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Comment Details

Comment Author:Charles White
Organization:Waste Management
Comment Date:Saturday, 29 August 2009
Uploaded Comment File:Download File
Comments: Other/General Comments:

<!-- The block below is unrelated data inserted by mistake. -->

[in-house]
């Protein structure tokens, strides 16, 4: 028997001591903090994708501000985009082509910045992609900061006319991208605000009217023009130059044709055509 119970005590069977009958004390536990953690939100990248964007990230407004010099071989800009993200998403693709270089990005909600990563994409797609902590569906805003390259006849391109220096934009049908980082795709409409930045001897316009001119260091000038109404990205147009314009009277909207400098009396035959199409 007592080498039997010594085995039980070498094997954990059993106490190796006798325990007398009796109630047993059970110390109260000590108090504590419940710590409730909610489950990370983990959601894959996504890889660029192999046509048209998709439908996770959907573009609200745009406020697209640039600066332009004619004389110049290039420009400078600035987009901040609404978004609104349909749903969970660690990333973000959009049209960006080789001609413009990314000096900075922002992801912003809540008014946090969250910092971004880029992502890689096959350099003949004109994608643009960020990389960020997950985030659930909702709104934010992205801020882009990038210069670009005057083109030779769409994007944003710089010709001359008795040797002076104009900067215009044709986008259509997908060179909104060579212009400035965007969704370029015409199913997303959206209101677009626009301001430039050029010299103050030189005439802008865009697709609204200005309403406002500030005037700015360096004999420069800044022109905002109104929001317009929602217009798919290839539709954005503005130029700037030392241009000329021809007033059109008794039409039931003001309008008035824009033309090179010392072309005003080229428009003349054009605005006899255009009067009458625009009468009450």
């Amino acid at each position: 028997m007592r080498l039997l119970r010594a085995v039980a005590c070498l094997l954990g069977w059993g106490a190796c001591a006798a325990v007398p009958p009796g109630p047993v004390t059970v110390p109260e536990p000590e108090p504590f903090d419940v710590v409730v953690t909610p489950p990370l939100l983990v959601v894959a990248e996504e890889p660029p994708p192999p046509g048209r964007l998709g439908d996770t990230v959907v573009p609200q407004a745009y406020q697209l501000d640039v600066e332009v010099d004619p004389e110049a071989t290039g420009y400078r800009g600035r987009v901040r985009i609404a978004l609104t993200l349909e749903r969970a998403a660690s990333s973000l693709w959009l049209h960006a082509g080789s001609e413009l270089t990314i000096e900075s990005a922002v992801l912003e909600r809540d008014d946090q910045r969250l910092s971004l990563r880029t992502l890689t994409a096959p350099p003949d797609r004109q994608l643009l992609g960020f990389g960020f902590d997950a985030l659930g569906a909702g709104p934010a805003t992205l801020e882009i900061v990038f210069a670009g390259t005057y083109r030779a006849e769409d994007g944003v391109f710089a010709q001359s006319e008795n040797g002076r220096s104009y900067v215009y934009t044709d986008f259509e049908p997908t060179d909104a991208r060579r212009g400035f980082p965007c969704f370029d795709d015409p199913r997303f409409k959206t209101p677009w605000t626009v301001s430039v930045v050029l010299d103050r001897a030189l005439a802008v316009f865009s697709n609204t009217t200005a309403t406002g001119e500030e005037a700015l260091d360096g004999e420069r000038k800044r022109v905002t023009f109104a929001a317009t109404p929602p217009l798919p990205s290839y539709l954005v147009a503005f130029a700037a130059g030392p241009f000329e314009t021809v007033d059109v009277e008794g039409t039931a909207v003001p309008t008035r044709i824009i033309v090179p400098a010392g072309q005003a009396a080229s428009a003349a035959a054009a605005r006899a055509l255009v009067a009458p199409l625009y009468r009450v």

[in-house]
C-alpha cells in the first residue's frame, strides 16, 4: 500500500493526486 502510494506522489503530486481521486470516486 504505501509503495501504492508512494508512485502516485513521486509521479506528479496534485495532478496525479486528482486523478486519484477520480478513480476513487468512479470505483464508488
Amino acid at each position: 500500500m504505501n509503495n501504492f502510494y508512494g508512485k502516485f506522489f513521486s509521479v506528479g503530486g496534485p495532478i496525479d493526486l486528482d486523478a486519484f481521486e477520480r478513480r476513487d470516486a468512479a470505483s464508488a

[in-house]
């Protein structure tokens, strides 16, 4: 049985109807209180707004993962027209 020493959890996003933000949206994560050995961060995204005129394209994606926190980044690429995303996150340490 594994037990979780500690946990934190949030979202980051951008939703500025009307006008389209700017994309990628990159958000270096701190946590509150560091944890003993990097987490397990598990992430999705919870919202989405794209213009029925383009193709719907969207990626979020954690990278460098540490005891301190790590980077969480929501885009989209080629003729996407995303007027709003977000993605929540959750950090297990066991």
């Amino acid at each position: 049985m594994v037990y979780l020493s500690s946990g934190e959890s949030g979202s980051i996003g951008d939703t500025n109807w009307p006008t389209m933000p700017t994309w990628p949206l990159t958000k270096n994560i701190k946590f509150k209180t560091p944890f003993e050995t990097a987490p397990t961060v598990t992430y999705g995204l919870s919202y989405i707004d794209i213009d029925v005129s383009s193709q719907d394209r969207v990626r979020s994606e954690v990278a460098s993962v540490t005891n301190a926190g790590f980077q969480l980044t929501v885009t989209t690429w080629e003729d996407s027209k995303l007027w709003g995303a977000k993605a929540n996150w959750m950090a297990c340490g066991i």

On behalf of Waste Management Inc, I am pleased to take this opportunity to comment on the WCI Reporting Subcommittee document “Essential Requirements of Mandatory Reporting for the Western Climate Initiative, Second Draft” released on September 30, 2008. A Diversified Company Committed to Action on Climate Change As the members of the WCI are aware, Waste Management is the leading provider of comprehensive waste and environmental services in North America. We operate in 48 states and the territory of Puerto Rico in the U.S. and most Canadian provinces. Operations include a fleet of more than 20,000 collection vehicles, and our diverse operations include 413 waste collection operations, 370 waste transfer stations, 283 active landfill disposal sites, 17 waste-to-energy plants, 131 recycling plants, about 100 beneficial use landfill gas-to-energy projects, and six independent power production plants. We take great pride in our work, most particularly pride in the company’s efforts to reduce the impact on climate change resulting from the waste each of us generates on a daily basis. We continue to commend the WCI for its leadership in Climate Change initiatives. The categorization and ultimate control of greenhouse gas emissions is a daunting task, but one that is vitally important and one in which Waste Management will take part as a willing and ready participant. A Question of Competition in the Solid Waste Industry Our comments today focus solely on the competitive nature of the cap & trade system. In particular, we are concerned that an arbitrary threshold of 10,000 metric tons of CO2e annually to trigger reporting and 25,000 metric tons of CO2e annually to subject a source to the cap and trade program can be counterproductive to the goal of reducing greenhouse emission by penalizing more efficient, albeit larger, operations while allowing smaller and less advanced and effective operations to continue without regulation. Reporting and program thresholds must be sensitive to the competitive and operational issues of any given industry. In the case of solid waste, larger and more highly regulated landfills, recycling and composting operations may be better stewards of Climate Change than their smaller counterparts. If an arbitrary reporting and/or cap and trade threshold of 10,000 tons is enforced, there will be greater incentive to develop and operate at the less efficient scale. At the least, reporting threshold be industry specific and take into account all sources of emissions and sinks within that particular industry. At best, regulatory programs should be designed on an industry and source specific basis to gain the greatest amount of greenhouse gas savings while protecting the competitive nature of a business. When a large number of a certain source category that is subjected to cap and trade are below the cap and trade threshold for inclusion, incentives are put into place that reward these smaller, and often more inefficient facilities. The unintended result of this policy is the growth of small, inefficient facilities that, when aggregated, emit far more greenhouse gas than would be emitted if larger facilities handled the material but that because of their size escape regulation. A Look At California Landfills as Example For example, WCI recommends that sources emitting 25,000 MTCO2e annually be subject to cap and trade. We have provided with these comments an excel spreadsheet of emissions estimated by the California Air Resource Board from California landfills. The attached spreadsheet is sorted to show the landfills under the "Landfill CH4 Emissions" tab from largest to smallest emissions. The tab labeled "Landfill CH4 Emissions" contains the CARB estimate of emissions of all regulated landfills through 2005 -- with the landfill ranking in descending order according to their 2005 emissions. In the 2005 column of this tab there are 48 landfills with emissions > 25,000 MTCO2e, according to the CARB. It is important to understand that Waste Management does not wholly agree with the emissions estimates contained in this spreadsheet because CARB used the default USEPA assumption estimating that only 75% gas collection efficiency is achieved at large landfills with gas collections systems, and 10% cover/cap oxidation efficiency is achieved. This equates to an overall control efficiency of 77.5%. Our experience shows that gas control efficiency is much higher than this -- probably in the range of 90% control efficiency at larger landfills in California. Nonetheless, we agree that there are a number of large landfills with CH4 emissions >25,000 MTCO2e -- although in truth the number would be a good deal less than 48. For example, if overall control efficiency increases from 77.5% to 90%, then the number of 2005 landfills > 25,000 MTCO2e emission would decline from 48 to 25 -- almost a 50% reduction in landfills above the 25,000 MTCO2e threshold in 2005. Assuming 90% efficiency, we are left with 340 landfills with emissions less than 25,000 MTCO2e. These smaller landfills are much more likely to have lower methane control efficiencies than larger landfills. This is because larger landfills have the financial resources to take extra steps to control emissions. For example, wastes placed in larger landfills are more likely to be covered quickly. Note the landfill with the largest 2005 methane emission is LACSD's Puente Hills. LACSD estimates that the overall collection efficiency of this very large landfill is close to 99%. If this is true, than rather than 632,758 MTCO2e of methane emissions, the landfill would have only 28,123 MMTCO2e of methane emissions in 2005 -- barely above the 25,000 MTCO2e threshold. If the amount of waste going to Puente Hills were disposed instead in a smaller landfill, the result most probably would be higher greenhouse gas emissions per ton of waste disposed. Thus, the threshold creates a competitive issue for the solid waste industry. The cap and trade system, if imposed on solid waste, would focus attention on a relatively few, very large, yet most probably very efficient landfills. The program would totally ignore more than 93% of the other California landfills that likely operate at far low methane control efficiencies. Most important to Climate Change policy, the threshold would result in greater greenhouse gas emissions than if direct regulatory burdens were placed on all landfills. One Size Does Not Fit All -- Sometimes Another Program is Required We urge the WCI to evaluate the competitive impact of the cap and trade program on source categories in which there are many members that fall below the cap and trade regulatory threshold. Landfill facilities are just one example. An evaluation of such categories will lead to the conclusion that such sources are not well regulated under such a program. We would cite other reasons as well to exclude landfills from a cap and trade system including the inability to accurately monitor landfill methane emissions and the considerable dispute over the actual level of landfill methane emissions. We urge WCI instead to look at other approaches to lowering greenhouse gas emissions such as minimum regulatory controls on landfill methane emissions. Landfills that control emissions above and beyond minimum threshold levels should be able to generate offset credits to help pay for these additional more expensive controls beyond minimum standards. Thank you for consideration of our comments. We look forward to working with you in development of regulations to report greenhouse gas emissions. Sincerely, Chuck White, Director Regulatory Affairs/West Waste Management 915 L Street, Suite 1430 Sacramento, CA 95814 Phone: 916-552-5859 Cell: 916-761-7882 Email: cwhite1@wm.com